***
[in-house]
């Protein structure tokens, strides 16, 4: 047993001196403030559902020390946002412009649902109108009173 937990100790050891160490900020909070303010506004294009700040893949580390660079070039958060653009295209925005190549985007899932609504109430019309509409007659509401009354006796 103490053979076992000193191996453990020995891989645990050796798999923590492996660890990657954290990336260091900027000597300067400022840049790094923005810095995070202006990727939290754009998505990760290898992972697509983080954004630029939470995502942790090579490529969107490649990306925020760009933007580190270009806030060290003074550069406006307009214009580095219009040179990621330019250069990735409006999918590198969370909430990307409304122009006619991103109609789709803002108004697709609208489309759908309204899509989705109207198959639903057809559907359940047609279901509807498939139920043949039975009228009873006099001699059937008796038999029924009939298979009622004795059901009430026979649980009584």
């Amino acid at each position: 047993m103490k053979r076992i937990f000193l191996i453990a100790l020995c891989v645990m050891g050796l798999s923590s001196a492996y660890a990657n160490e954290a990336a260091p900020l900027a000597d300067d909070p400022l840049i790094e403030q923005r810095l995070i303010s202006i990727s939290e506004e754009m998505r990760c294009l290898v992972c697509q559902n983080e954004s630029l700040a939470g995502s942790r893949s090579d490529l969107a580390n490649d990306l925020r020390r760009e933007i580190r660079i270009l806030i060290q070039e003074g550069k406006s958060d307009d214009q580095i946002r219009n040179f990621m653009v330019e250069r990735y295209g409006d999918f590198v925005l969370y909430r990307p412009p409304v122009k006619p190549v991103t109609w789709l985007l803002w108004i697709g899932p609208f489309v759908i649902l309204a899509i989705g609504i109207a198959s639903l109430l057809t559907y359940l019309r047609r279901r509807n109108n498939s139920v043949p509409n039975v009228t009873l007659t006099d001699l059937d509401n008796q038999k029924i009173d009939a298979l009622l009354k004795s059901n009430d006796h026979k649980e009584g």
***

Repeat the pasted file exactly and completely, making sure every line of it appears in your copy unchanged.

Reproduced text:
[in-house]
């Protein structure tokens, strides 16, 4: 047993001196403030559902020390946002412009649902109108009173 937990100790050891160490900020909070303010506004294009700040893949580390660079070039958060653009295209925005190549985007899932609504109430019309509409007659509401009354006796 103490053979076992000193191996453990020995891989645990050796798999923590492996660890990657954290990336260091900027000597300067400022840049790094923005810095995070202006990727939290754009998505990760290898992972697509983080954004630029939470995502942790090579490529969107490649990306925020760009933007580190270009806030060290003074550069406006307009214009580095219009040179990621330019250069990735409006999918590198969370909430990307409304122009006619991103109609789709803002108004697709609208489309759908309204899509989705109207198959639903057809559907359940047609279901509807498939139920043949039975009228009873006099001699059937008796038999029924009939298979009622004795059901009430026979649980009584």
């Amino acid at each position: 047993m103490k053979r076992i937990f000193l191996i453990a100790l020995c891989v645990m050891g050796l798999s923590s001196a492996y660890a990657n160490e954290a990336a260091p900020l900027a000597d300067d909070p400022l840049i790094e403030q923005r810095l995070i303010s202006i990727s939290e506004e754009m998505r990760c294009l290898v992972c697509q559902n983080e954004s630029l700040a939470g995502s942790r893949s090579d490529l969107a580390n490649d990306l925020r020390r760009e933007i580190r660079i270009l806030i060290q070039e003074g550069k406006s958060d307009d214009q580095i946002r219009n040179f990621m653009v330019e250069r990735y295209g409006d999918f590198v925005l969370y909430r990307p412009p409304v122009k006619p190549v991103t109609w789709l985007l803002w108004i697709g899932p609208f489309v759908i649902l309204a899509i989705g609504i109207a198959s639903l109430l057809t559907y359940l019309r047609r279901r509807n109108n498939s139920v043949p509409n039975v009228t009873l007659t006099d001699l059937d509401n008796q038999k029924i009173d009939a298979l009622l009354k004795s059901n009430d006796h026979k649980e009584g």